Each summer, the Claremont Institute brings together for a few weeks some of the best and brightest young conservatives in America. These Publius Fellows meet each day with Claremont Institute Senior Fellows and with distinguished visiting scholars to study American political thought and American politics. In both intensive daily seminars and relaxed and lively evening symposia, fellows discuss with public-spirited compatriots a treasure-trove of great American readings-from the Founding to the Civil War, the Progressive Era, the New Deal, the Great Society, the Reagan years, and the critical disputes between liberalism and conservatism in our time. Throughout their stay, fellows also work with editors and writers of The Claremont Review of Books to cultivate the American art of political writing.
Those accepted to the program are usually college seniors, recent college graduates, or graduate students, who will likely distinguish themselves in the fields of scholarship, journalism, or public policy. The two-week fellowship includes a $1000 stipend, travel expenses, lodging, and meals. This year's program will be held in Rancho Mirage, California, from July 1 to July 15.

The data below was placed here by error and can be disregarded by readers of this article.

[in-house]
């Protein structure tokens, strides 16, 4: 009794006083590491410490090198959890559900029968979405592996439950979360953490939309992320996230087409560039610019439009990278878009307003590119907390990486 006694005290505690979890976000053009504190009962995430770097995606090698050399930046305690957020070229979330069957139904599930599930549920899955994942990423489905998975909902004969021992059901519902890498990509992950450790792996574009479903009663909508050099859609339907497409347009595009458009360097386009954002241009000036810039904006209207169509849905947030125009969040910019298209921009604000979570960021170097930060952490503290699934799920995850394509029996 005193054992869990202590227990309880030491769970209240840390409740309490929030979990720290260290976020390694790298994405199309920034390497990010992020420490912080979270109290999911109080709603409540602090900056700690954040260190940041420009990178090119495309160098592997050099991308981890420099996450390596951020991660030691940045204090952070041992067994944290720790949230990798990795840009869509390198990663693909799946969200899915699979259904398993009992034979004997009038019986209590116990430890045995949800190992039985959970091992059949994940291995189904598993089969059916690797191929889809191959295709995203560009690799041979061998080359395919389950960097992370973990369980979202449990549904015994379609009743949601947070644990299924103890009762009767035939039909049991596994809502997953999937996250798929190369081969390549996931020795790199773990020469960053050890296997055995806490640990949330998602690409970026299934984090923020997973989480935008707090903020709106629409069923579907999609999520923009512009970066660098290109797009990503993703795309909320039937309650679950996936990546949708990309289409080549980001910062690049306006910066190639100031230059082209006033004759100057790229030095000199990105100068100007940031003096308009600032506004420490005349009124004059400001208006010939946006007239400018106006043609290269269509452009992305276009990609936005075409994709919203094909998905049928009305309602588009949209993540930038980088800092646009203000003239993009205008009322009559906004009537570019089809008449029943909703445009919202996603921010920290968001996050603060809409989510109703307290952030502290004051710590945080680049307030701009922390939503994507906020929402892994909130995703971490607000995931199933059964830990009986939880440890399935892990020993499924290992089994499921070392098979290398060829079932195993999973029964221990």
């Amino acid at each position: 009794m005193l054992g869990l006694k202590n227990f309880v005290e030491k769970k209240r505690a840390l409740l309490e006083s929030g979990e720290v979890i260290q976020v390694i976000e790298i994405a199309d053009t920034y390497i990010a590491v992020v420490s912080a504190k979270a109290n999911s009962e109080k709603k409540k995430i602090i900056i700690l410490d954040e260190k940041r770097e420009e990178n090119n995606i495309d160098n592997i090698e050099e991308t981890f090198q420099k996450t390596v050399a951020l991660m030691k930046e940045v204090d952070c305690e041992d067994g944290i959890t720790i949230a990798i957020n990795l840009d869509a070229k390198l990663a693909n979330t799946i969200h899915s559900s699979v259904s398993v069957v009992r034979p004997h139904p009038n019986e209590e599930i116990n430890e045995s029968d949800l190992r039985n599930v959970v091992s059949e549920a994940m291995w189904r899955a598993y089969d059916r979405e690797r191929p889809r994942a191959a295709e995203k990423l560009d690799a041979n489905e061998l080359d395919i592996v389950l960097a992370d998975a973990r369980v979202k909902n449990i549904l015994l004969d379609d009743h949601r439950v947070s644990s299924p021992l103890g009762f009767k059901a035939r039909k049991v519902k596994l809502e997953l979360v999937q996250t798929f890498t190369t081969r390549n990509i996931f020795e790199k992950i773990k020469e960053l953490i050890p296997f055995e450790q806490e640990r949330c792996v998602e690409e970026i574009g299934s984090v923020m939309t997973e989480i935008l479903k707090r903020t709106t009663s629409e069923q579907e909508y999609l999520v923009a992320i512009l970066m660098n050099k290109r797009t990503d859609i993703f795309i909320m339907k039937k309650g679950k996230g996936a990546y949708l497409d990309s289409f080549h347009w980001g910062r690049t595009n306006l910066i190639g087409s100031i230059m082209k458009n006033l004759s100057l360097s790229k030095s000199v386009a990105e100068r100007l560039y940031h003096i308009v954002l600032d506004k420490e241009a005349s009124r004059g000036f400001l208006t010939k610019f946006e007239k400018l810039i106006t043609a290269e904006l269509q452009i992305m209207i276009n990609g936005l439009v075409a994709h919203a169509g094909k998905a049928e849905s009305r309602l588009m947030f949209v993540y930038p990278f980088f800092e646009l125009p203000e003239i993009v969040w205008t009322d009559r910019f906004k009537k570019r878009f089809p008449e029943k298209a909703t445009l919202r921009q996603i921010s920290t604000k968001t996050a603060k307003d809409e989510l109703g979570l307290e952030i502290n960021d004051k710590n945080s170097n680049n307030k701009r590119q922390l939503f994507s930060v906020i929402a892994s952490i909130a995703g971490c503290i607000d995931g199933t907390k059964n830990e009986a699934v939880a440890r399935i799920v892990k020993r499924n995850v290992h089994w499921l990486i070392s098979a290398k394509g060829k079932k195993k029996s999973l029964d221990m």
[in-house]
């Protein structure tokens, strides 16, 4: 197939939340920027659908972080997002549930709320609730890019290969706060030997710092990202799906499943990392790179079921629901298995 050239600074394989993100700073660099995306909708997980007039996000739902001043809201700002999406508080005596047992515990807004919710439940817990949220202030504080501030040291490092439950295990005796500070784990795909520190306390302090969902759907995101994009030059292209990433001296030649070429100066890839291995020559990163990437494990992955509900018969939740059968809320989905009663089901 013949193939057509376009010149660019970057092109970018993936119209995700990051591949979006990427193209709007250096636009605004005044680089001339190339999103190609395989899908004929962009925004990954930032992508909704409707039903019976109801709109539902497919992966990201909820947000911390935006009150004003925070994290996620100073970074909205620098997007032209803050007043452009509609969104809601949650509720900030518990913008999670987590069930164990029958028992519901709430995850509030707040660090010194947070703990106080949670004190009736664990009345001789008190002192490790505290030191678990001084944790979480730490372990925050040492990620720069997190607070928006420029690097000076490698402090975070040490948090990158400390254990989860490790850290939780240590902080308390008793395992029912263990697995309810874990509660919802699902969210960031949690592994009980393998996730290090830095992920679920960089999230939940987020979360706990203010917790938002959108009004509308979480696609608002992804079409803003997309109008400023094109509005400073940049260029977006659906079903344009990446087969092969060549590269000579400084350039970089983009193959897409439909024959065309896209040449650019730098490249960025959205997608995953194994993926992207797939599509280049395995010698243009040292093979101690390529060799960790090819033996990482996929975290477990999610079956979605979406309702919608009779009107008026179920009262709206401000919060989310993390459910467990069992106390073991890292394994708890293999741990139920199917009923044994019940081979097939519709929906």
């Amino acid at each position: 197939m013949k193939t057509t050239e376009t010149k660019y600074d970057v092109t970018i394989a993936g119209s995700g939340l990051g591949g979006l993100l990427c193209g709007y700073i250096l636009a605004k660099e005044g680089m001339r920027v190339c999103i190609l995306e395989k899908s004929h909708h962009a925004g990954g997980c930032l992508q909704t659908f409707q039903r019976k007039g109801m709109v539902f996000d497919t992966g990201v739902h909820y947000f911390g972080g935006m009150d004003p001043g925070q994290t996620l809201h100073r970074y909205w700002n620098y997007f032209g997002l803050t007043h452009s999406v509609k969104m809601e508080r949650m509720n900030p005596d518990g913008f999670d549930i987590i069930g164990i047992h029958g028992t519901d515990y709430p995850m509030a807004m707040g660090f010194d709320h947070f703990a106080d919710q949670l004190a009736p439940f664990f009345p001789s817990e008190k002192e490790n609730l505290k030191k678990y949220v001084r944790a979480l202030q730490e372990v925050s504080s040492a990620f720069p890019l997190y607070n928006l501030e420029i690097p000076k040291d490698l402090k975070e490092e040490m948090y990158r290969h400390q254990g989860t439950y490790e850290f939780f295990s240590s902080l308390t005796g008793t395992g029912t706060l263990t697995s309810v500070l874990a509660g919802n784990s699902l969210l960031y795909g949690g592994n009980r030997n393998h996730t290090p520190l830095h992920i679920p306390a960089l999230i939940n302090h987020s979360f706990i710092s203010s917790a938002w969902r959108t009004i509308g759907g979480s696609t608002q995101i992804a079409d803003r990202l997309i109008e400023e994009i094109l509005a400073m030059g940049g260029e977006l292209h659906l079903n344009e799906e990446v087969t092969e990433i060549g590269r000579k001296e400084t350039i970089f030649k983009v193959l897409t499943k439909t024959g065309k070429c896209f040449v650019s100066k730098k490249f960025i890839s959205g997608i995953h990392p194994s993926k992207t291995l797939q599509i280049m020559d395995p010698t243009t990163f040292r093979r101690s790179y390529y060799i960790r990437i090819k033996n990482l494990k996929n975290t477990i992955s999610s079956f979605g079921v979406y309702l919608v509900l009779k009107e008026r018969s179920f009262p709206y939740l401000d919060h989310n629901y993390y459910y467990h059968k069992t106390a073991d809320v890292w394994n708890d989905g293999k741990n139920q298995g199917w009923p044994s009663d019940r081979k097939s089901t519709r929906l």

The 2005 Publius Fellows:
Karin Agness is a senior at the University of Virginia completing a degree in American Studies. She is the founder of the Network of Enlightened Women, an organization which fosters the education and leadership of conservative university women. She is also a columnist for The Virginia Advocate. She has interned in the office of Senator Lugar and the Senate Foreign Relations Committee in Washington D.C. and participated in several political campaigns. After graduation Karin intends to pursue a law degree.
Teresa Mia Bejan is currently completing a year at Oxford studying Philosophy and Politics. She is a University Scholar at the University of Chicago and will graduate as a member of Phi Beta Kappa in 2006. After graduation, Teresa will continue her study of political theory and pursue an academic career as a professor and political essayist.
Duncan Currie is currently a reporter for the Weekly Standard magazine, where he has, over the past year, written on such diverse topics as Cuban politics, the 2004 election, missile defense, and U.S.-Japan relations. He graduated from Harvard University in 2004 with a B.A. in American History. Mr. Currie has also worked at National Review magazine and the Manhattan Institute.